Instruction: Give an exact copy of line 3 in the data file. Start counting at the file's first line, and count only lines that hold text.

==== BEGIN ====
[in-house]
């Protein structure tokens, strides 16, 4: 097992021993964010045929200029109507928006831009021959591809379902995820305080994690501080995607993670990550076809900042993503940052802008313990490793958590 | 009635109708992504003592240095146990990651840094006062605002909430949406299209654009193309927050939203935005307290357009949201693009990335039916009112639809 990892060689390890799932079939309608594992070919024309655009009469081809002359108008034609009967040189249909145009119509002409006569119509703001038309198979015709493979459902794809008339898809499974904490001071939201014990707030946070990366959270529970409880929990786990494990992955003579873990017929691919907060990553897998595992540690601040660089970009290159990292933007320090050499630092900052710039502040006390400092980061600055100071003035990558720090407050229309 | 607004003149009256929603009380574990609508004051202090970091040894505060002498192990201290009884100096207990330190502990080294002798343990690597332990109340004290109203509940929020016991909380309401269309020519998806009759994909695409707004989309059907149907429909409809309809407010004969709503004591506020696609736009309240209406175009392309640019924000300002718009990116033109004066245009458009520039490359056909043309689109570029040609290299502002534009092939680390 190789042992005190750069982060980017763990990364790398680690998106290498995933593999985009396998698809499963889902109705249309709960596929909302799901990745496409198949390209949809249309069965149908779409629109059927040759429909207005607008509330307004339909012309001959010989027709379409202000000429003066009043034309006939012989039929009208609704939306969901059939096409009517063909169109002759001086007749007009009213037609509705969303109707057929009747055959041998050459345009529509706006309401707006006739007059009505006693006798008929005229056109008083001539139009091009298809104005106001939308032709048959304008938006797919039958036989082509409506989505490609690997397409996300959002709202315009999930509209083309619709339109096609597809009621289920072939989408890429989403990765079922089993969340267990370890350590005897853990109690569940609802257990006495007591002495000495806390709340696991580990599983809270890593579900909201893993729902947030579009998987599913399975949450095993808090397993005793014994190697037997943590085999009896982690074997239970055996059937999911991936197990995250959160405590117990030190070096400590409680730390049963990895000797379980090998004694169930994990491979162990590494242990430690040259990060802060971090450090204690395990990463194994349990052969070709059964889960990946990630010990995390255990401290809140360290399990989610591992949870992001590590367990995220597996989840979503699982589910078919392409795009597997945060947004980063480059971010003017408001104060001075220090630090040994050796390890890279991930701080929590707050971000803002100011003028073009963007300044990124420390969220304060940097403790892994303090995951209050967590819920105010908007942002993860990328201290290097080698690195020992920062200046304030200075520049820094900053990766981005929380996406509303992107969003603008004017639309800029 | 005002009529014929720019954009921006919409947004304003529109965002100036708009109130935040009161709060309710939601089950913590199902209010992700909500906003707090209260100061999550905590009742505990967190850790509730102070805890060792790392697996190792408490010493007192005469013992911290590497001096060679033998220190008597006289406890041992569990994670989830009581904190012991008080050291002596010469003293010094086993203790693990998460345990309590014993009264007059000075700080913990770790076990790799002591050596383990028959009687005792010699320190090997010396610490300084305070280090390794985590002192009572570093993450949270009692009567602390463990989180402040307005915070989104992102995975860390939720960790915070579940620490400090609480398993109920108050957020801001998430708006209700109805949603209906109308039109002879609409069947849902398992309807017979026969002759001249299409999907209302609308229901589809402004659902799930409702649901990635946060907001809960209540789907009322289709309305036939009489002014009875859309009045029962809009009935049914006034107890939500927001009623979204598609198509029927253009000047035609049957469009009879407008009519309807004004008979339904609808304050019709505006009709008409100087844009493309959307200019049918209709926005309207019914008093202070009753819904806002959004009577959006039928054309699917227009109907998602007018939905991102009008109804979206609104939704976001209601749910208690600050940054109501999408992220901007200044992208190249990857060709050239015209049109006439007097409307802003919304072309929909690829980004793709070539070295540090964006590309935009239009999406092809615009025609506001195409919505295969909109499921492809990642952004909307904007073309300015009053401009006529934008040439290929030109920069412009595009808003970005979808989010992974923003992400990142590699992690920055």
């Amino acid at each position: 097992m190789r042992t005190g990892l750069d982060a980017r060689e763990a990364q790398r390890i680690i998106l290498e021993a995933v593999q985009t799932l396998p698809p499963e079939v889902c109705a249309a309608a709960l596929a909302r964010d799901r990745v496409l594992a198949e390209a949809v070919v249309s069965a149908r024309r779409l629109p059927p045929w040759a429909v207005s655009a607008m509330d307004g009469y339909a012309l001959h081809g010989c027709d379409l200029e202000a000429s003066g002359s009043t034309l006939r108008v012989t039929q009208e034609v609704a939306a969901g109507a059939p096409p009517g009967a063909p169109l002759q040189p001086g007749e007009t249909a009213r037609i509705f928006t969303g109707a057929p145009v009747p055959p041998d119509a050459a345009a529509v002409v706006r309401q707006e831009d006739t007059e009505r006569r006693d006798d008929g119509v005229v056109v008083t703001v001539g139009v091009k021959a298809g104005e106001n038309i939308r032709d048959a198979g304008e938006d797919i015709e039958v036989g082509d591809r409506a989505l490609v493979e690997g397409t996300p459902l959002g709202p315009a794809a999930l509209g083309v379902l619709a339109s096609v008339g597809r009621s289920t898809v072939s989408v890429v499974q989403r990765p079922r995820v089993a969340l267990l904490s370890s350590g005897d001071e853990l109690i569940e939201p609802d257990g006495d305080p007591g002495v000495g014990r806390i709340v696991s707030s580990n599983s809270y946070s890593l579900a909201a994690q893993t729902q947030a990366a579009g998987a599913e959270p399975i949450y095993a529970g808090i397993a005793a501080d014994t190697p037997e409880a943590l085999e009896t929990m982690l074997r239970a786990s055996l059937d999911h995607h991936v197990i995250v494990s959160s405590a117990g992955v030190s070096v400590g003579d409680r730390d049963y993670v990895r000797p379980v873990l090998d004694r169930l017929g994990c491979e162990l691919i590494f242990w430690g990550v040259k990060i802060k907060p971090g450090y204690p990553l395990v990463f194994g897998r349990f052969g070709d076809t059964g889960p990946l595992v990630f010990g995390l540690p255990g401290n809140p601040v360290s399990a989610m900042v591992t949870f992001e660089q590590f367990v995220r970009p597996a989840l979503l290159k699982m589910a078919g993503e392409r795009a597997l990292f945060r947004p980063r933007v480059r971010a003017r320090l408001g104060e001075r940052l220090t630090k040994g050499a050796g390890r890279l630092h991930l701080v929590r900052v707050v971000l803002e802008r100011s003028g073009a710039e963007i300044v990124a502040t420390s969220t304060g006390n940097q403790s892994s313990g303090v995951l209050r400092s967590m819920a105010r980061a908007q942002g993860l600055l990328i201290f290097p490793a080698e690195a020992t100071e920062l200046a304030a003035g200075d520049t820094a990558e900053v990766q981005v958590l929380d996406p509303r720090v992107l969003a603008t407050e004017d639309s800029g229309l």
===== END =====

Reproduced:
């Amino acid at each position: 097992m190789r042992t005190g990892l750069d982060a980017r060689e763990a990364q790398r390890i680690i998106l290498e021993a995933v593999q985009t799932l396998p698809p499963e079939v889902c109705a249309a309608a709960l596929a909302r964010d799901r990745v496409l594992a198949e390209a949809v070919v249309s069965a149908r024309r779409l629109p059927p045929w040759a429909v207005s655009a607008m509330d307004g009469y339909a012309l001959h081809g010989c027709d379409l200029e202000a000429s003066g002359s009043t034309l006939r108008v012989t039929q009208e034609v609704a939306a969901g109507a059939p096409p009517g009967a063909p169109l002759q040189p001086g007749e007009t249909a009213r037609i509705f928006t969303g109707a057929p145009v009747p055959p041998d119509a050459a345009a529509v002409v706006r309401q707006e831009d006739t007059e009505r006569r006693d006798d008929g119509v005229v056109v008083t703001v001539g139009v091009k021959a298809g104005e106001n038309i939308r032709d048959a198979g304008e938006d797919i015709e039958v036989g082509d591809r409506a989505l490609v493979e690997g397409t996300p459902l959002g709202p315009a794809a999930l509209g083309v379902l619709a339109s096609v008339g597809r009621s289920t898809v072939s989408v890429v499974q989403r990765p079922r995820v089993a969340l267990l904490s370890s350590g005897d001071e853990l109690i569940e939201p609802d257990g006495d305080p007591g002495v000495g014990r806390i709340v696991s707030s580990n599983s809270y946070s890593l579900a909201a994690q893993t729902q947030a990366a579009g998987a599913e959270p399975i949450y095993a529970g808090i397993a005793a501080d014994t190697p037997e409880a943590l085999e009896t929990m982690l074997r239970a786990s055996l059937d999911h995607h991936v197990i995250v494990s959160s405590a117990g992955v030190s070096v400590g003579d409680r730390d049963y993670v990895r000797p379980v873990l090998d004694r169930l017929g994990c491979e162990l691919i590494f242990w430690g990550v040259k990060i802060k907060p971090g450090y204690p990553l395990v990463f194994g897998r349990f052969g070709d076809t059964g889960p990946l595992v990630f010990g995390l540690p255990g401290n809140p601040v360290s399990a989610m900042v591992t949870f992001e660089q590590f367990v995220r970009p597996a989840l979503l290159k699982m589910a078919g993503e392409r795009a597997l990292f945060r947004p980063r933007v480059r971010a003017r320090l408001g104060e001075r940052l220090t630090k040994g050499a050796g390890r890279l630092h991930l701080v929590r900052v707050v971000l803002e802008r100011s003028g073009a710039e963007i300044v990124a502040t420390s969220t304060g006390n940097q403790s892994s313990g303090v995951l209050r400092s967590m819920a105010r980061a908007q942002g993860l600055l990328i201290f290097p490793a080698e690195a020992t100071e920062l200046a304030a003035g200075d520049t820094a990558e900053v990766q981005v958590l929380d996406p509303r720090v992107l969003a603008t407050e004017d639309s800029g229309l």